Zimbabwe

K4D Helpdesk Report - Malaria, HIV, and TB in Zimbabwe: Epidemiology, Disease Control, and Interventions

Zimbabwe is a lower-middle income country in southern Africa with a population of approximately 15 million. Malaria, HIV and tuberculosis (TB) remain important public health concerns in the country, despite significant progress over the past two decades.

Malaria incidence has declined markedly between 2003 and 2019 (by 81% from 2003 to 2015), but has risen since, particularly during the Covid-19 pandemic (Gwitira et al., 2020; Tapera, 2019).

Zimbabwe is one of 22 high burden countries for HIV (Chimwaza et al., 2021). While HIV prevalence has declined from 27.2% in 1998 to 11.9% in 2020, Zimbabwe has the fifth highest HIV prevalence in sub-Saharan Africa (UNAIDS, 2020; UNDP, 2020b).

Zimbabwe is among the 14 high burden countries for TB, multi-drug resistant TB and TB-HIV coinfection (UNDP, 2020c). TB case incidence and mortality have declined by over 60% between 2011 and 2018, however, TB mortality remains high, at 15% among notified TB clients (Global Fund, 2020; UNDP, 2020b).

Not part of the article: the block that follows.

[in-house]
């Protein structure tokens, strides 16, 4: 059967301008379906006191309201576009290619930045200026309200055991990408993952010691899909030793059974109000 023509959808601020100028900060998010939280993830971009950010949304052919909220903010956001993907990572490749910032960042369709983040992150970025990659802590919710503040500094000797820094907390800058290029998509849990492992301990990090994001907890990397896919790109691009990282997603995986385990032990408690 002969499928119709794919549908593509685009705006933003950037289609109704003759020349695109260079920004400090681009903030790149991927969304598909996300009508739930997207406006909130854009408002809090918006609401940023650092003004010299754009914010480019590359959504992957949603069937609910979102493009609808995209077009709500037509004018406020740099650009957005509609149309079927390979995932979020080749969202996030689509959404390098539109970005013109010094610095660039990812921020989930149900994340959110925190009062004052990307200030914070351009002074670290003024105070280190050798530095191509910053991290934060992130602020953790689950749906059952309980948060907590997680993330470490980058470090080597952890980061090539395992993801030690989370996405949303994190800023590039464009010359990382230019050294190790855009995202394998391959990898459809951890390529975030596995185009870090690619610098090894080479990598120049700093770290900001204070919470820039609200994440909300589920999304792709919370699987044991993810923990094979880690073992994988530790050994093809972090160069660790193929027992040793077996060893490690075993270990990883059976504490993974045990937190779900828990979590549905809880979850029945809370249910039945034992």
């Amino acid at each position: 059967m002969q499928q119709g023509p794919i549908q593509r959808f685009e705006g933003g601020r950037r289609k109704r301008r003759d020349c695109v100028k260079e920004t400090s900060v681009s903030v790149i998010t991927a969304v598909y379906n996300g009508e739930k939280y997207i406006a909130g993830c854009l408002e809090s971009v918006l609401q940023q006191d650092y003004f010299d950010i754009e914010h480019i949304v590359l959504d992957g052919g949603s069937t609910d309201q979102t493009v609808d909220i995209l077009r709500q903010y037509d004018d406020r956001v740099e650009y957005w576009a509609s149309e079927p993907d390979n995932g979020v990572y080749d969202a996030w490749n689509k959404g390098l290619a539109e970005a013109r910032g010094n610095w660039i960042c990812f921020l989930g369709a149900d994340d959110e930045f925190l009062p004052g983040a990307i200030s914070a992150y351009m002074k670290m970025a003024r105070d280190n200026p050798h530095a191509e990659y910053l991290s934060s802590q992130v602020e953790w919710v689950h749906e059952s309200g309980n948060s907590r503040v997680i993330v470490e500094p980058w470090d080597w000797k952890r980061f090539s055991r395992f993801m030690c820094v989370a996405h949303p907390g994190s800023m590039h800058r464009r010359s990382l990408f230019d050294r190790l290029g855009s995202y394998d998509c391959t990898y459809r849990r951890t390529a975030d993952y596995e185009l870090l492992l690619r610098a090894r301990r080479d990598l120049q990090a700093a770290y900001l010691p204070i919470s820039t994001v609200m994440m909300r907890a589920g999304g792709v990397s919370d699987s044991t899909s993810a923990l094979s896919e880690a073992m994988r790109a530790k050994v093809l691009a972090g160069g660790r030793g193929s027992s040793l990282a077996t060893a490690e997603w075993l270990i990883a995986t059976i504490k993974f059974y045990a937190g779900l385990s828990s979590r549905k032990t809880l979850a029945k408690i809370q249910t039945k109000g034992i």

This Knowledge, Evidence and Learning for Development (K4D) programme rapid literature review highlights key aspects of the epidemiology of malaria, HIV and TB in Zimbabwe and challenges in prevention, detection and treatment; and surveys select interventions that seek to address these challenges. It has not been possible to provide a comprehensive and dedicated review of the many interventions in Zimbabwe in this report.

The Covid-19 pandemic is addressed as a key control challenge for malaria, HIV and TB – with various Covid-19 related issues sign-posted throughout the report. Covid-19 mitigation measures have affected the delivery and utilisation of HIV, TB, and malaria services: the largest effect is projected to result from interruption of antiretroviral therapy (ART); decline in TB case detection; and interruption of preventive indoor residual spraying (IRS) and long-lasting insecticidal net (LLIN) distribution campaigns, respectively (Amimo et al., 2020).

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